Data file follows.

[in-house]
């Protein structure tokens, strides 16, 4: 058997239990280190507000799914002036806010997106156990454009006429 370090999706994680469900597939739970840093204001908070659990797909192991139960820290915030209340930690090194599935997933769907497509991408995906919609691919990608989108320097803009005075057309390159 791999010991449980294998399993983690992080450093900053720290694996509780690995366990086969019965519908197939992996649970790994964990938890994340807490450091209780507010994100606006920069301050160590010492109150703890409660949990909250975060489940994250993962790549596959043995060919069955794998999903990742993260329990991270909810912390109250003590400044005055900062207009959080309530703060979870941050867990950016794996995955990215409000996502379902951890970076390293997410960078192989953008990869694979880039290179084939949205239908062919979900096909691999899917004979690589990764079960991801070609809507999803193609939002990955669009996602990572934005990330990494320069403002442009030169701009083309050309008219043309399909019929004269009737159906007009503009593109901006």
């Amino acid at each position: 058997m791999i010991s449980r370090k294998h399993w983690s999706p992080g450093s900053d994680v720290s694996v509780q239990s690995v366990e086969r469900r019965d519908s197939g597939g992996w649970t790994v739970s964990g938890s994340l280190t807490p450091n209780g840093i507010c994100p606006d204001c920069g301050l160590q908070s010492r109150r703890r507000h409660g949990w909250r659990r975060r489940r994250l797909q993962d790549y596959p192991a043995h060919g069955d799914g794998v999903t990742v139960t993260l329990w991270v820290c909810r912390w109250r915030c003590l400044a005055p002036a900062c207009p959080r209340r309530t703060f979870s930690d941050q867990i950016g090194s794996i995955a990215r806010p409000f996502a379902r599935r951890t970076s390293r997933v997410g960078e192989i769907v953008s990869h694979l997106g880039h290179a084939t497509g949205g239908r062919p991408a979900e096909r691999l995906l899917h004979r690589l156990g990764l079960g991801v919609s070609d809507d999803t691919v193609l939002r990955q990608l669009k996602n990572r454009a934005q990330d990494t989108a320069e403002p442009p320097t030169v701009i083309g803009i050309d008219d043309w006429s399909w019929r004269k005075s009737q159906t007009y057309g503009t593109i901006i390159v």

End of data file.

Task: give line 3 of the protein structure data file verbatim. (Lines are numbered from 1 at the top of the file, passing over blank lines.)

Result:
């Amino acid at each position: 058997m791999i010991s449980r370090k294998h399993w983690s999706p992080g450093s900053d994680v720290s694996v509780q239990s690995v366990e086969r469900r019965d519908s197939g597939g992996w649970t790994v739970s964990g938890s994340l280190t807490p450091n209780g840093i507010c994100p606006d204001c920069g301050l160590q908070s010492r109150r703890r507000h409660g949990w909250r659990r975060r489940r994250l797909q993962d790549y596959p192991a043995h060919g069955d799914g794998v999903t990742v139960t993260l329990w991270v820290c909810r912390w109250r915030c003590l400044a005055p002036a900062c207009p959080r209340r309530t703060f979870s930690d941050q867990i950016g090194s794996i995955a990215r806010p409000f996502a379902r599935r951890t970076s390293r997933v997410g960078e192989i769907v953008s990869h694979l997106g880039h290179a084939t497509g949205g239908r062919p991408a979900e096909r691999l995906l899917h004979r690589l156990g990764l079960g991801v919609s070609d809507d999803t691919v193609l939002r990955q990608l669009k996602n990572r454009a934005q990330d990494t989108a320069e403002p442009p320097t030169v701009i083309g803009i050309d008219d043309w006429s399909w019929r004269k005075s009737q159906t007009y057309g503009t593109i901006i390159v």